Albany 2013: Book of Abstracts
June 11-15 2013
©Adenine Press (2012)
A Dynamic Model for the Linker Histone
Linker histones play an important role in the packing of chromatin. This family of proteins generally consists of a short, unstructured N-terminal domain, a central globular domain and a C-terminal domain (CTD). The CTD, which makes up roughly half of the protein, is intrinsically disordered in solution but adopts a specific fold upon interaction with DNA (Fang et al., 2012). While the globular domain structure is well characterized, the structure of the CTD remains unknown. Sequence alignment alone does not reveal any significant homologues for this region of the protein. Construction of a model thus requires additional information. For example, the atomic model for the rat histone H1d CTD, proposed over a decade ago, used novel bioinformatics tools and biochemical data (Bharath et al., 2002). New fluorescence resonance energy transfer (FRET) studies of the folding of the CTD in the presence of linear DNA, single nucleosomes and oligonucleosomal arrays (Caterino et al., 2011; Fang et al., 2012) have stimulated our interest in constructing a dynamic model of the protein. We have obtained preliminary information about the structure and dynamics of the linker histone CTD through ab initio folding simulations using the Rosetta modeling package (Rohl et al., 2004). By analyzing a large number of conformations sampled through a Monte Carlo procedure we get a clearer picture of the preferred states of the protein and its dynamics. Our results show that the CTD may frequently adopt a structure with 3-5 helices and helix-turn-helix motifs in specific regions. Some of the best scoring structures show high similarity with the HMG-box-containing proteins previously used as templates by Bharath et al. Further clustering analysis of our results hints of a preferred set of conformations for the C-terminal domain of the linker histone. Comparison of these models with distances measured by FRET may help account for the distinct structures of the CTD observed upon binding to different macromolecular partners.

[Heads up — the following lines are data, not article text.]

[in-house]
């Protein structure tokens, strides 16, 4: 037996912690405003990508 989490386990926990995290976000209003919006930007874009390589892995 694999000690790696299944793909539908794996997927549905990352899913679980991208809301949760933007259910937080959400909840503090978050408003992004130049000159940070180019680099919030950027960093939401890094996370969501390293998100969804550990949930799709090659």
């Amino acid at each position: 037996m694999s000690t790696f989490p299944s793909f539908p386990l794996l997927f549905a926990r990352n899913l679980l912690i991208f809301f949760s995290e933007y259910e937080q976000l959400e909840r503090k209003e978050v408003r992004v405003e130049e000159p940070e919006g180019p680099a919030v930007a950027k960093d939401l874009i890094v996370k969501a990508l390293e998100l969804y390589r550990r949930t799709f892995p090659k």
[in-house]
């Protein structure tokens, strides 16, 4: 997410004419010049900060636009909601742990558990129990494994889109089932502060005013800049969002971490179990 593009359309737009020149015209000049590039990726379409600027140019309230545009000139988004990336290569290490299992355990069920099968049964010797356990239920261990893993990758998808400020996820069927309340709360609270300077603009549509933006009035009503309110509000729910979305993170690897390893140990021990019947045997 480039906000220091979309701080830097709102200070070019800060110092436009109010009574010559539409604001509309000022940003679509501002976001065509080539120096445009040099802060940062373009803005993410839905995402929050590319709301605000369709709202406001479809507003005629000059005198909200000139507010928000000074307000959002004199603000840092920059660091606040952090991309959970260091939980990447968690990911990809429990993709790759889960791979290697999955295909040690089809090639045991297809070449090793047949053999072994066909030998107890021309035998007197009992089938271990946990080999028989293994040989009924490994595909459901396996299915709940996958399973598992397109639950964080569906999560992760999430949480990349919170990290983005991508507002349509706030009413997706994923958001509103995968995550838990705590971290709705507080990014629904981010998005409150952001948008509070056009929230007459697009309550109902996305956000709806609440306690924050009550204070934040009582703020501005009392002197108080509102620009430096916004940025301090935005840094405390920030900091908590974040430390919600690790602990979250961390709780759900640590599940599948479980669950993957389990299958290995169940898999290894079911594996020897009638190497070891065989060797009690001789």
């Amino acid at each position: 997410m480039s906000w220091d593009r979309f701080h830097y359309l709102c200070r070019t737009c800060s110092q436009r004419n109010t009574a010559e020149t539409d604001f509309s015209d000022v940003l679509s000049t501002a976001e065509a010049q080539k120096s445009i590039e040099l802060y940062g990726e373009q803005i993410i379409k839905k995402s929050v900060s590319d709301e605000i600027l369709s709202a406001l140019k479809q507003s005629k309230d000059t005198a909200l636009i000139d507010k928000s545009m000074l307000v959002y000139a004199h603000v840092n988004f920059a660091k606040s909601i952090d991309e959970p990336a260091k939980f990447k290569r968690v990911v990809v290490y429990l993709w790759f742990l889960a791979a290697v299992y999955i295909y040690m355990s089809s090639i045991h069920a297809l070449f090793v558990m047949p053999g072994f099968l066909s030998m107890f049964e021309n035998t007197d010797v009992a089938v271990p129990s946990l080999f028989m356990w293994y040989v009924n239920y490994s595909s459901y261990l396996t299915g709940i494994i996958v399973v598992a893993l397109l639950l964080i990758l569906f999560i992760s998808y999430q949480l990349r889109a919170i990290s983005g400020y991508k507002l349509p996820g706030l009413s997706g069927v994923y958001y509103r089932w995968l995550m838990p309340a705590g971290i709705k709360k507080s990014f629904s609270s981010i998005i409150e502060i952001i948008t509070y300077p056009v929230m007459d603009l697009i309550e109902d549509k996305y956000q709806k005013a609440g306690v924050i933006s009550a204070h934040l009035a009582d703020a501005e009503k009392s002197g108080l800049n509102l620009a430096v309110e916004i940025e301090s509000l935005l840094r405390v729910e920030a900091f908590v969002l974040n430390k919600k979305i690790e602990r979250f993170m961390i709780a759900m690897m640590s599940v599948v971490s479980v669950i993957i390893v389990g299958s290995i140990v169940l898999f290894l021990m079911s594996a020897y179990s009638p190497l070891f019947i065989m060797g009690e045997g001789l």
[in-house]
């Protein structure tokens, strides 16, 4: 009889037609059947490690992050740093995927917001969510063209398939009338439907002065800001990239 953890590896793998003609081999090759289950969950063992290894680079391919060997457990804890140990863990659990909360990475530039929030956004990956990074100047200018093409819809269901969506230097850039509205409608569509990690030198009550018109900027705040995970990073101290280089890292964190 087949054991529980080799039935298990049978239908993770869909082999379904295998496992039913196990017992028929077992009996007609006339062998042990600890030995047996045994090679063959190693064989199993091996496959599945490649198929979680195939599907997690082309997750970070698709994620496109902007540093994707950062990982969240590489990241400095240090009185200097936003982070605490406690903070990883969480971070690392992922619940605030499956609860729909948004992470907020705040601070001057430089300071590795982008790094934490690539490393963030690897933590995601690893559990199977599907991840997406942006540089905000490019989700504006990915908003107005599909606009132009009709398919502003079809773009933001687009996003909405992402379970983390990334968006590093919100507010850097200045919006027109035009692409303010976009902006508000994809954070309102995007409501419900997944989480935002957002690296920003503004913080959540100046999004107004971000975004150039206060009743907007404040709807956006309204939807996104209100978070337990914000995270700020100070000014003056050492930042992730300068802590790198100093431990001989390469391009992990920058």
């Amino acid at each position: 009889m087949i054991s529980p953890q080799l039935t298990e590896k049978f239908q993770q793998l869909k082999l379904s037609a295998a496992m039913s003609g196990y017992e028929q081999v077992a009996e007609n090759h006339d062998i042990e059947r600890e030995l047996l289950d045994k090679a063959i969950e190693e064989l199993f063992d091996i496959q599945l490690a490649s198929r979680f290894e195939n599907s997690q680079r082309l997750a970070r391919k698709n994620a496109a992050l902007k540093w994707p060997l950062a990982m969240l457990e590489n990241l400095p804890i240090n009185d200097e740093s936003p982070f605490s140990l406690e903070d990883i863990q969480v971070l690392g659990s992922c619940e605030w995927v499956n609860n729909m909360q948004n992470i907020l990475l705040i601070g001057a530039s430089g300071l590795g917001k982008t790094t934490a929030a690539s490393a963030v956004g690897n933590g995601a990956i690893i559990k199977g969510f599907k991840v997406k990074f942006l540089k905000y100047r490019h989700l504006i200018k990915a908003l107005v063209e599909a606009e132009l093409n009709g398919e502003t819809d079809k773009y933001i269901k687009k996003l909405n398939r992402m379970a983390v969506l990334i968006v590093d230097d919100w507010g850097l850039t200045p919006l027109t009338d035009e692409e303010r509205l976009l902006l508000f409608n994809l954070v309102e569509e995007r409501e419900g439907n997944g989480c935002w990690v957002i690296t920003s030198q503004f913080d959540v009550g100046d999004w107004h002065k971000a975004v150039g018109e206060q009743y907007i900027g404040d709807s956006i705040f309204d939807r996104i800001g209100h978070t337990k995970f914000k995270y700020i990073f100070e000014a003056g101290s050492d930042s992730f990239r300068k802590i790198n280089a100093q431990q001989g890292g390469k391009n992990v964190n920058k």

Helix propensities in the linker histone H5 CTD among 50,000 structures predicted by Rosetta
Caterino T.L., Fang H. and Hayes J.J. (2011) Nucleosome linker DNA contacts and induces specific folding of the intrinsically disordered H1 carboxyl-terminal domain. Mol Cell Biol, 31, 2341–2348
Fang, H., Clark, D.J. and Hayes, J.J. (2012) DNA and nucleosomes direct distinct folding of a linker histone H1 C-terminal domain. Nucleic Acids Res, 40, 1475-1484.
Rohl, C.A., Strauss, C.E.M., Misura, K.M.S. and Baker, D. (2004) Protein structure prediction using Rosetta. Methods in Enzymology: Numerical Computer Methods, 383, 66-93.
BioMaPS Institute for Quantitative Biology